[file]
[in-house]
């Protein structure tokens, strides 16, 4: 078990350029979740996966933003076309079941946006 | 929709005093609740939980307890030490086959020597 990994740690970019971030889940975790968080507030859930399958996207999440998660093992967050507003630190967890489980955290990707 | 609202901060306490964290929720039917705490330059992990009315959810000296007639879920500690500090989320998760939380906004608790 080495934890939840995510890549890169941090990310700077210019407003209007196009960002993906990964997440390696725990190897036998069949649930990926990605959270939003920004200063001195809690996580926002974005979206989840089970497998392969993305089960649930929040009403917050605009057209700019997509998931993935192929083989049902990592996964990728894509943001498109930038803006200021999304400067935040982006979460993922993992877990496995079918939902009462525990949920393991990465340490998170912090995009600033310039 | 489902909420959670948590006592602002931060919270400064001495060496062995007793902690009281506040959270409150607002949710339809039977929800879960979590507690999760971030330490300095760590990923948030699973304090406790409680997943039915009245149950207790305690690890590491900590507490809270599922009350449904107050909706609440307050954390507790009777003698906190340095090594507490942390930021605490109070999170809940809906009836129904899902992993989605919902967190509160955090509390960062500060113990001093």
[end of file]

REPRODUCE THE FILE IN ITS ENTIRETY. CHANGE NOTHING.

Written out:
[in-house]
């Protein structure tokens, strides 16, 4: 078990350029979740996966933003076309079941946006 | 929709005093609740939980307890030490086959020597 990994740690970019971030889940975790968080507030859930399958996207999440998660093992967050507003630190967890489980955290990707 | 609202901060306490964290929720039917705490330059992990009315959810000296007639879920500690500090989320998760939380906004608790 080495934890939840995510890549890169941090990310700077210019407003209007196009960002993906990964997440390696725990190897036998069949649930990926990605959270939003920004200063001195809690996580926002974005979206989840089970497998392969993305089960649930929040009403917050605009057209700019997509998931993935192929083989049902990592996964990728894509943001498109930038803006200021999304400067935040982006979460993922993992877990496995079918939902009462525990949920393991990465340490998170912090995009600033310039 | 489902909420959670948590006592602002931060919270400064001495060496062995007793902690009281506040959270409150607002949710339809039977929800879960979590507690999760971030330490300095760590990923948030699973304090406790409680997943039915009245149950207790305690690890590491900590507490809270599922009350449904107050909706609440307050954390507790009777003698906190340095090594507490942390930021605490109070999170809940809906009836129904899902992993989605919902967190509160955090509390960062500060113990001093």